SUMMER PSALMS | FOR BRAVERY
Being a business owner is brave.
Being an artist is brave.
Being a writer is brave.
Being a wife is brave.
Being a mom is brave.
Being a nurse is brave.
Being a teacher is brave.
Being a student is brave.
Being a friend is brave.
Being a leader is brave.
Being a follower is brave.
Being a builder is brave.
Being brave is brave.
And the list continues.
I don't know about you, but bravery isn't something that always comes naturally when my feet hit the floor each morning. It takes time, grit, patience -- but it isn't muscle memory. Bravery's roots grow down into our hearts.
"Wait patiently for the Lord. Be brave and courageous. Yes, wait patiently for the Lord." Psalms 27:14 NLT
Summer feels like it's wrapping up ever too quickly. Kiddos and teachers are back in school, and we're full speed ahead into fall. But you know, the start of autumn doesn't officially kick off until September 22nd, so let's keep digging into Summer Psalms just a little longer, shall we?
Psalms 27 speaks to me so clearly. Waiting for the Lord often requires us to be brave and courageous. Can you think of a time when the "waiting game" became all too familiar? Perhaps you're in the middle of one now -- Waiting for the Lord to answer a prayer, finish a project, provide, heal, bring you to the next season?
Time and time again seasons of waiting are much more than just that. They're times of teaching, releasing, instilling, refining. Not always easy, often very messy. And the Lord gives so much grace. This very verse comforts and grows us in our waiting. Yes, while we wait, He strengthens our hearts. (The NKJV translation tells us so!)
Scripture is filled with bravery and patience. Bible stories of bold believers may feel like they were written way more than a lifetime and a half ago, but even still the messages resonate with us today. Esther, Ruth, Mary, Daniel, Joseph, David, Noah, and so on. Nehemiah wasn't necessarily the first person who came to mind as a Bible brave heart, but give it a read and like me, maybe you'll change your mind. Yet again, we see God working through those least expected to be bold and carry out His Kingdom work, even if they were stubborn, afraid, oppressed, threatened, or weak.
Nehemiah was distraught at his homeland's wall being destroyed and left in ruins. He felt compelled to go to Jerusalem to rebuild it. He served as a cupbearer to Persian King Artaxerxes, who gave him permission to go to Judah and start this tall task. What's more? The king sent Nehemiah with letters for travel safety and to receive supplies (Nehemiah 1-2), and named him governor of Judah (Nehemiah 5). Even with the king's support, his mission was not met without massive opposition.
“Sanballat was very angry when he learned that we were rebuilding the wall. He flew into a rage and mocked the Jews, saying in front of his friends and the Samarian army officers, “What does this bunch of poor, feeble Jews think they’re doing? Do they think they can build the wall in a single day by just offering a few sacrifices? Do they actually think they can make something of stones from a rubbish heap—and charred ones at that?” (v. 4:1-2)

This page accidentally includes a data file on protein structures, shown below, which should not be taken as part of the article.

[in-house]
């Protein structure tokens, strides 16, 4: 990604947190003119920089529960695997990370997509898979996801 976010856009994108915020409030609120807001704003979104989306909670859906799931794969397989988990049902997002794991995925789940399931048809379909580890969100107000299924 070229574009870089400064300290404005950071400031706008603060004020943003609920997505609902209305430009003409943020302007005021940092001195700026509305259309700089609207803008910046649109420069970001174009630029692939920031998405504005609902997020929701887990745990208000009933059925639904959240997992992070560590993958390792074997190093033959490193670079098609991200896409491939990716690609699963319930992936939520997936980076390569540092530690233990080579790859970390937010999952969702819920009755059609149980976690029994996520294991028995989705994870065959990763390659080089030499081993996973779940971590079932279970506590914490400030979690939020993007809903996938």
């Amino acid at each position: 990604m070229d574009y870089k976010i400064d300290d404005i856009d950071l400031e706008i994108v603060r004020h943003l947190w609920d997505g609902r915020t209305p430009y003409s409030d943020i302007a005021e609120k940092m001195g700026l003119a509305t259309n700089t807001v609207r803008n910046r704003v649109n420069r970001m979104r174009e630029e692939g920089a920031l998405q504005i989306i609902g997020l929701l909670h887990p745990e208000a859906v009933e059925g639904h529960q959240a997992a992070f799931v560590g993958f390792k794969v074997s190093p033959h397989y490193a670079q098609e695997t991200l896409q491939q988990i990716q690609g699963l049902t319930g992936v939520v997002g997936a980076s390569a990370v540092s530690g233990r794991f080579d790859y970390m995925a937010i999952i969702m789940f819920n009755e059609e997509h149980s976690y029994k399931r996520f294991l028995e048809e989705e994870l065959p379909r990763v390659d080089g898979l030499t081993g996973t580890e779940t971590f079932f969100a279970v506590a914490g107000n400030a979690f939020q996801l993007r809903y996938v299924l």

I don't know about you, but I've never built a city wall before. Let me back up, I've never even built a wall. Building in those days was no doubt quite different than construction today. The trials and threats they faced were far deeper than the task of arranging stones. Nehemiah could have given up, but he refused to stop working. Who is this Sanballat guy anyway?
Even still when his enemies plotted to harm him, he said, "I am engaged in a great work, so I can't come. Why should I stop working to come and meet with you?" (v. 6:3). Not today, enemy! 52 days later, the wall construction was complete (v. 6:15). Nehemiah's reverent fear of the Lord surpassed any fright of his enemies. Instead, they became the frightened ones!
“When our enemies and the surrounding nations heard about it, they were frightened and humiliated. They realized this work had been done with the help of our God.” (v. 6:16)
Patience, perseverance, determination, bravery -- these four kept Nehemiah on the move -- and each one fuels the other. Nehemiah saw right through his naysayers' threats: “They were just trying to intimidate us, imagining that they could discourage us and stop the work. So I continued the work with even greater determination.” (v. 6:9)
Wherever you are today, brave is in you. Yes, you can be brave by the power of the Holy Spirit living in your heart. "On the day I called, You answered me; You made me bold with strength in my soul" (Psalm 138:3 NASB).
As you wait and as you work: trust the One who holds all things together and brings all things to completion. Hey you, doing all the things! Don't let the naysayers stop you, and don't let your own naysayer stop you either. Borrow some of Nehemiah's tools -- Continue the work with even greater determination. And we are not alone. God sent Jesus to us so we wouldn't have to build a wall to reach Him. Instead, Jesus bridged heaven and earth so we may always be with Him.
He's got the heavy lifting and stone rolling handled. May it be so.